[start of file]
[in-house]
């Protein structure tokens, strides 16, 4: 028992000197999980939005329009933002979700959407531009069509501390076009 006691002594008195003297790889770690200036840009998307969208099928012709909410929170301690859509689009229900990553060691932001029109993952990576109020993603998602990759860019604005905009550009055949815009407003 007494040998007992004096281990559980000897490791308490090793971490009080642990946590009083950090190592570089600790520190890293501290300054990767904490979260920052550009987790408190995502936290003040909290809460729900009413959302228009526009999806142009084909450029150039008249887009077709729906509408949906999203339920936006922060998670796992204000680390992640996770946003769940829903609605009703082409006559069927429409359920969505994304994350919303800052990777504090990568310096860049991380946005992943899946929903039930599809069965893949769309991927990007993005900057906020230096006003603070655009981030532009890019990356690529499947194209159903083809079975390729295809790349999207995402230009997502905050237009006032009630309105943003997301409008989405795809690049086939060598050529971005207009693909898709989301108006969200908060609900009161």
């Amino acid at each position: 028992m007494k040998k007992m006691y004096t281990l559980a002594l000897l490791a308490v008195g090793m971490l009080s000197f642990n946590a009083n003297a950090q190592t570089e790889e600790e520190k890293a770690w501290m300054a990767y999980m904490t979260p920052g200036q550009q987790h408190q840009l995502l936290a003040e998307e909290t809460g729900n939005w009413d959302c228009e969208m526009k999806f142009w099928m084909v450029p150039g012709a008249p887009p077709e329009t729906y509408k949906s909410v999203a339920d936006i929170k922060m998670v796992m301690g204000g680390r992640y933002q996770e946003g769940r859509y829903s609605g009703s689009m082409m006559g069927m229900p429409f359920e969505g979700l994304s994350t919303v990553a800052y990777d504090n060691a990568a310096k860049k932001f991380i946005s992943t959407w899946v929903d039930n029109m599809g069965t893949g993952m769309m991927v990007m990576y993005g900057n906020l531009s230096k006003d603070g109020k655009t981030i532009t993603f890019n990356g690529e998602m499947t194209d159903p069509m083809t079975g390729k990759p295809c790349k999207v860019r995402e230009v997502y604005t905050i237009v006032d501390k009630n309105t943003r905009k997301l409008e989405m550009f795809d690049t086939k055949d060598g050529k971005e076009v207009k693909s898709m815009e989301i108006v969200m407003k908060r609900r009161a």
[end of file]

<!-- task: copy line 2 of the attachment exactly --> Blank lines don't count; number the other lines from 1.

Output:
């Protein structure tokens, strides 16, 4: 028992000197999980939005329009933002979700959407531009069509501390076009 006691002594008195003297790889770690200036840009998307969208099928012709909410929170301690859509689009229900990553060691932001029109993952990576109020993603998602990759860019604005905009550009055949815009407003 007494040998007992004096281990559980000897490791308490090793971490009080642990946590009083950090190592570089600790520190890293501290300054990767904490979260920052550009987790408190995502936290003040909290809460729900009413959302228009526009999806142009084909450029150039008249887009077709729906509408949906999203339920936006922060998670796992204000680390992640996770946003769940829903609605009703082409006559069927429409359920969505994304994350919303800052990777504090990568310096860049991380946005992943899946929903039930599809069965893949769309991927990007993005900057906020230096006003603070655009981030532009890019990356690529499947194209159903083809079975390729295809790349999207995402230009997502905050237009006032009630309105943003997301409008989405795809690049086939060598050529971005207009693909898709989301108006969200908060609900009161």